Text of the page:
5 September 2011

Can Customer Reviews be a Literary Genre?

A new literary genre has been born: the Amazon customer review.

The Amazon page for these ridiculously overpriced speaker cables* has been inundated with satirical customer reviews.

Review posters range from Father Christmas to electricity itself. Some of the customers experienced quasi-religious experiences involving Kylie Minogue, others found alternative uses for the cables like fixing space ships, making impromptu reigns for sand worms or reactor-powered electric whips.

There are several things we can learn from these fictional reviews, alongside the reviews of these one-gallon Tuscan whole milk cartons:
  1. There are a lot of people out there with a lot of spare time.
  2. The customer review is a wonderful platform for pretending to be someone else, gloriously misunderstanding the purpose of the product, or generally dicking around.
Aside from simply venting rage at how expensive something is, or showing off, is it possible to use a customer review (or series of reviews) to tell a proper story?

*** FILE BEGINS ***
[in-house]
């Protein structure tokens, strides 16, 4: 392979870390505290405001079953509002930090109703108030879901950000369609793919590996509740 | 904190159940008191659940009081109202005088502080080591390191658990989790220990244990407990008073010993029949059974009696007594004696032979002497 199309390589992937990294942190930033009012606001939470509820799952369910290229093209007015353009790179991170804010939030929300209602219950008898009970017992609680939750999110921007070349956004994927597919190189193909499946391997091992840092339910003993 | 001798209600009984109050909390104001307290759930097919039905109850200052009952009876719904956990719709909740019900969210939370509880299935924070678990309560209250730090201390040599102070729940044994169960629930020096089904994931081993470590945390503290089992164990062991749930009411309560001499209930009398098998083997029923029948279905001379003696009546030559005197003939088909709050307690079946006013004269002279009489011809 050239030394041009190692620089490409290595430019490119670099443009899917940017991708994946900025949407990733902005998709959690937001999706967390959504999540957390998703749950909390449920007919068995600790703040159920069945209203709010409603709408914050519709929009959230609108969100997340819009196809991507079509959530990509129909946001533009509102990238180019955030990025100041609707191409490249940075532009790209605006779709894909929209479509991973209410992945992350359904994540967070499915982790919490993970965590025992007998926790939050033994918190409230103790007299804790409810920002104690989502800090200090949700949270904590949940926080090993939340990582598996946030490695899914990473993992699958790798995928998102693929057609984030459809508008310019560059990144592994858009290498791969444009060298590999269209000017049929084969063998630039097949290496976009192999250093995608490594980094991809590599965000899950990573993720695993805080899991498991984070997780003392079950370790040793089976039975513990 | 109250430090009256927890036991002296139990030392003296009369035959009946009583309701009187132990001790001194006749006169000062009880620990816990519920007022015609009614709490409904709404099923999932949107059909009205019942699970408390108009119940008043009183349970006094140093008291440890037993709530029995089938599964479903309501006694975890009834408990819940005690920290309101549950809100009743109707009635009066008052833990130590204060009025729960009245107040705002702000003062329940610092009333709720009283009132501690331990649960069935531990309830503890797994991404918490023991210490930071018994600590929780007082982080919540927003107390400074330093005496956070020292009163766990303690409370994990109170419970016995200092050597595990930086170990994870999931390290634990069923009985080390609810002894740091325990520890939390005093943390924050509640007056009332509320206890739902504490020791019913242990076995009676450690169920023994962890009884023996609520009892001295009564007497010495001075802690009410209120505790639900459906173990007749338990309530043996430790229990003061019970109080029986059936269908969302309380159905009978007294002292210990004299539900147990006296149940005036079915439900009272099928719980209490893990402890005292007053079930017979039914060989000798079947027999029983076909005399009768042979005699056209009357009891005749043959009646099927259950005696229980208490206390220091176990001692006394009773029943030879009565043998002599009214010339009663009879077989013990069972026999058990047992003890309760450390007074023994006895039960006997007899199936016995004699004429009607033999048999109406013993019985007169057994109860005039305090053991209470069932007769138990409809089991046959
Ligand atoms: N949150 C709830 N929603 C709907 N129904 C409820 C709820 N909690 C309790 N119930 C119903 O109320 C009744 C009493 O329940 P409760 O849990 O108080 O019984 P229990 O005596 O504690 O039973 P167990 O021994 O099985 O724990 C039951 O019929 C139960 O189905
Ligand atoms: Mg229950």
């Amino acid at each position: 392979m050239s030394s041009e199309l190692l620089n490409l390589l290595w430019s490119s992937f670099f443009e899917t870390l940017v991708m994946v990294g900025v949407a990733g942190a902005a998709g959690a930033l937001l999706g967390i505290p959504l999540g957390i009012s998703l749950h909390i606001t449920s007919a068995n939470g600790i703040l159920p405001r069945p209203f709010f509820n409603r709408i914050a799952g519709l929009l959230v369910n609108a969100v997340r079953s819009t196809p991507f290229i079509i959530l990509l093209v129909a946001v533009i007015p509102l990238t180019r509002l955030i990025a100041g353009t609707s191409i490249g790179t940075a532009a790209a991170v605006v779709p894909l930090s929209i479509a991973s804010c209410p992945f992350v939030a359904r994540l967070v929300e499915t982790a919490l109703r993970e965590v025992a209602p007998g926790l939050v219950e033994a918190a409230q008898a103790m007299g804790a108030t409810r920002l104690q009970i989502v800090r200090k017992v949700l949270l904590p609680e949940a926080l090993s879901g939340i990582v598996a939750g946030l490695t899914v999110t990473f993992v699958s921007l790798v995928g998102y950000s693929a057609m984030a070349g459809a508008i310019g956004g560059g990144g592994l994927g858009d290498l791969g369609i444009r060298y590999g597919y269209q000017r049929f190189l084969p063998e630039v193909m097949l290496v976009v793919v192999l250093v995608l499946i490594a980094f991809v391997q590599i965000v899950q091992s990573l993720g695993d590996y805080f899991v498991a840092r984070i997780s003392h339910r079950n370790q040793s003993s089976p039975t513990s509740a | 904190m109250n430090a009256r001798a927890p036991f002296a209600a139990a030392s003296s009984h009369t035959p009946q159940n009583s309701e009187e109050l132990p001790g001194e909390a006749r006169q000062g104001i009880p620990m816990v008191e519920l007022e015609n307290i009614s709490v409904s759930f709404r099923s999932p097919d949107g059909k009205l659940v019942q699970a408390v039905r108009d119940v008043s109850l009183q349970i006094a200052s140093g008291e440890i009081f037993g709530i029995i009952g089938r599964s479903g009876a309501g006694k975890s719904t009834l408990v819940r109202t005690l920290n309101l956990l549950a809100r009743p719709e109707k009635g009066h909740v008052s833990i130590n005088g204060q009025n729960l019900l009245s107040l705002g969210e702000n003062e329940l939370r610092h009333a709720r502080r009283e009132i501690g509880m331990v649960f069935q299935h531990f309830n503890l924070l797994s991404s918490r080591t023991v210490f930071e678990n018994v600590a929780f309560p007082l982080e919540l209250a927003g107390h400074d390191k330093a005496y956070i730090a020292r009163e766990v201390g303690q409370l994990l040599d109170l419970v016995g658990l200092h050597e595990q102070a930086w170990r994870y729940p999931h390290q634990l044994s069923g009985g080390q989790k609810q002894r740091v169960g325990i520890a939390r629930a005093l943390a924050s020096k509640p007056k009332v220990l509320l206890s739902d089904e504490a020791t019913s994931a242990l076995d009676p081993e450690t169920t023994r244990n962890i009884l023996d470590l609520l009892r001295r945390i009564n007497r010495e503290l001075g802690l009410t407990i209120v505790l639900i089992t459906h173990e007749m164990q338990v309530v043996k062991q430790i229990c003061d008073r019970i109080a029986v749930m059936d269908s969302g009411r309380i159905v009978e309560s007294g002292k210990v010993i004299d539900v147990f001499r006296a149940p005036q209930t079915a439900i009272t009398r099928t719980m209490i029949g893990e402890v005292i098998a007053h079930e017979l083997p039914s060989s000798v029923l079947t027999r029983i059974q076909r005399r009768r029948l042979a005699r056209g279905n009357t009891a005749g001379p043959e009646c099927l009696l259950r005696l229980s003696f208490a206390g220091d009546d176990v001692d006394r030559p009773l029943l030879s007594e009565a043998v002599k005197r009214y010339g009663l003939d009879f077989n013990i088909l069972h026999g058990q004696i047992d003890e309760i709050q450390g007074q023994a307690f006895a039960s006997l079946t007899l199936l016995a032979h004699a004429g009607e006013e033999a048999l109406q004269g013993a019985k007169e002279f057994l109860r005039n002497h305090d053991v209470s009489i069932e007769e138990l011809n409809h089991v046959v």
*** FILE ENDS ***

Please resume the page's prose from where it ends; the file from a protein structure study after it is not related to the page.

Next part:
Amazon isn't the only selling website that can be co-opted into storytelling. Many will remember the eBay listing for My Brother-in-Law's Shit Record Collection (which has since been sold and sadly removed from eBay). It told the story of seller's relationship with the original owner of the records as this man met, married and eventually moved on from the seller's sister, leaving his terrible record collection behind. The seller dude didn't like his brother in law much, and used selling his records as an excuse to badmouth him as much as possible. Wonderful stuff, as you can imagine.

I suppose these misuses of sales websites are a development of funny newspaper advertisements like the London Review of Books' famous lonely hearts personals. Sadly, none of these technological updates quite beat that classic Hemingway classified ad:
For sale: baby shoes, never worn.
But then what will?

The customer review, and its related genre the product description, both strike me as under-explored media.  Watch this space, and I might produce something along those lines... (And so should everyone else.)

Does anyone have any more examples of people hijacking capitalist websites for story-telling purposes? 

* Though shipping is free.

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